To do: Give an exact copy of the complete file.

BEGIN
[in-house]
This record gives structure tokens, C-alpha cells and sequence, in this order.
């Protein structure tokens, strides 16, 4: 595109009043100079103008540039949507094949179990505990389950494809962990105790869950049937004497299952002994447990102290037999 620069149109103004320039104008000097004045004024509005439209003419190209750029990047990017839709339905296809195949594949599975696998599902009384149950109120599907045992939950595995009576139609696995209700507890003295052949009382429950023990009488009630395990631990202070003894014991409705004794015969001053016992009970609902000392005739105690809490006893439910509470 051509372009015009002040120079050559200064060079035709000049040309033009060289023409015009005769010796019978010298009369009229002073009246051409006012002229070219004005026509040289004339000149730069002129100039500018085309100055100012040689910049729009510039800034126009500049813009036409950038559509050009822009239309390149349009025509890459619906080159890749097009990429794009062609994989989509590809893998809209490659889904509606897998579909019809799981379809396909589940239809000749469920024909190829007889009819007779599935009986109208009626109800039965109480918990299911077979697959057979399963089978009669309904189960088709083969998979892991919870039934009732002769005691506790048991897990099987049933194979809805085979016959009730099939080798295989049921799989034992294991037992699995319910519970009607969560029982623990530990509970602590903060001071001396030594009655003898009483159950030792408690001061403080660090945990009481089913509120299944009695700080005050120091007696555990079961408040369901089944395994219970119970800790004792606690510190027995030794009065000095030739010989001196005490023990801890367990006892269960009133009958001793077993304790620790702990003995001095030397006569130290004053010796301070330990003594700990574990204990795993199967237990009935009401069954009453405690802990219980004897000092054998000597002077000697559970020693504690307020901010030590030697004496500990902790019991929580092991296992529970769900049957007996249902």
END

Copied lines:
[in-house]
This record gives structure tokens, C-alpha cells and sequence, in this order.
């Protein structure tokens, strides 16, 4: 595109009043100079103008540039949507094949179990505990389950494809962990105790869950049937004497299952002994447990102290037999 620069149109103004320039104008000097004045004024509005439209003419190209750029990047990017839709339905296809195949594949599975696998599902009384149950109120599907045992939950595995009576139609696995209700507890003295052949009382429950023990009488009630395990631990202070003894014991409705004794015969001053016992009970609902000392005739105690809490006893439910509470 051509372009015009002040120079050559200064060079035709000049040309033009060289023409015009005769010796019978010298009369009229002073009246051409006012002229070219004005026509040289004339000149730069002129100039500018085309100055100012040689910049729009510039800034126009500049813009036409950038559509050009822009239309390149349009025509890459619906080159890749097009990429794009062609994989989509590809893998809209490659889904509606897998579909019809799981379809396909589940239809000749469920024909190829007889009819007779599935009986109208009626109800039965109480918990299911077979697959057979399963089978009669309904189960088709083969998979892991919870039934009732002769005691506790048991897990099987049933194979809805085979016959009730099939080798295989049921799989034992294991037992699995319910519970009607969560029982623990530990509970602590903060001071001396030594009655003898009483159950030792408690001061403080660090945990009481089913509120299944009695700080005050120091007696555990079961408040369901089944395994219970119970800790004792606690510190027995030794009065000095030739010989001196005490023990801890367990006892269960009133009958001793077993304790620790702990003995001095030397006569130290004053010796301070330990003594700990574990204990795993199967237990009935009401069954009453405690802990219980004897000092054998000597002077000697559970020693504690307020901010030590030697004496500990902790019991929580092991296992529970769900049957007996249902």